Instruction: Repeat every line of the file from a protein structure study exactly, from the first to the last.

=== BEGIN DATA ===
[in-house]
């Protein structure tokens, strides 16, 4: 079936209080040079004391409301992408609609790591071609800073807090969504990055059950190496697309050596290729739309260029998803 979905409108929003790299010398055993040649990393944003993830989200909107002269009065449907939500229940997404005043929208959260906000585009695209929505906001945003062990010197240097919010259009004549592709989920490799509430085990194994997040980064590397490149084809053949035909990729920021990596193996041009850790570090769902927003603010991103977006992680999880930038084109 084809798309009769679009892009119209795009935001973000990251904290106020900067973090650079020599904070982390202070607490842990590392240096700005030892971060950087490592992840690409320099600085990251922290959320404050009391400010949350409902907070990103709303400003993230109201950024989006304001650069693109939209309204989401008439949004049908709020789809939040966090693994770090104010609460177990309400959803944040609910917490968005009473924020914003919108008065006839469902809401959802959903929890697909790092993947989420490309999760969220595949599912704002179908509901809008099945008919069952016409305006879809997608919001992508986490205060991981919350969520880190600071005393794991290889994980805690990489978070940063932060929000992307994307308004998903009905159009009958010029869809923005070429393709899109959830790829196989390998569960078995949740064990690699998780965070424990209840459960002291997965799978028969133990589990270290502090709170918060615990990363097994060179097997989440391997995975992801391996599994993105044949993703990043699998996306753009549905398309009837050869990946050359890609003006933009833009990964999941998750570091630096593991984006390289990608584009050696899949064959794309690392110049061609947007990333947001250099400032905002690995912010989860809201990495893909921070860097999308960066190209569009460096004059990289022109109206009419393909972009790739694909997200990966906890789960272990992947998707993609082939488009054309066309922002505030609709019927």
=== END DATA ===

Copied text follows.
[in-house]
């Protein structure tokens, strides 16, 4: 079936209080040079004391409301992408609609790591071609800073807090969504990055059950190496697309050596290729739309260029998803 979905409108929003790299010398055993040649990393944003993830989200909107002269009065449907939500229940997404005043929208959260906000585009695209929505906001945003062990010197240097919010259009004549592709989920490799509430085990194994997040980064590397490149084809053949035909990729920021990596193996041009850790570090769902927003603010991103977006992680999880930038084109 084809798309009769679009892009119209795009935001973000990251904290106020900067973090650079020599904070982390202070607490842990590392240096700005030892971060950087490592992840690409320099600085990251922290959320404050009391400010949350409902907070990103709303400003993230109201950024989006304001650069693109939209309204989401008439949004049908709020789809939040966090693994770090104010609460177990309400959803944040609910917490968005009473924020914003919108008065006839469902809401959802959903929890697909790092993947989420490309999760969220595949599912704002179908509901809008099945008919069952016409305006879809997608919001992508986490205060991981919350969520880190600071005393794991290889994980805690990489978070940063932060929000992307994307308004998903009905159009009958010029869809923005070429393709899109959830790829196989390998569960078995949740064990690699998780965070424990209840459960002291997965799978028969133990589990270290502090709170918060615990990363097994060179097997989440391997995975992801391996599994993105044949993703990043699998996306753009549905398309009837050869990946050359890609003006933009833009990964999941998750570091630096593991984006390289990608584009050696899949064959794309690392110049061609947007990333947001250099400032905002690995912010989860809201990495893909921070860097999308960066190209569009460096004059990289022109109206009419393909972009790739694909997200990966906890789960272990992947998707993609082939488009054309066309922002505030609709019927």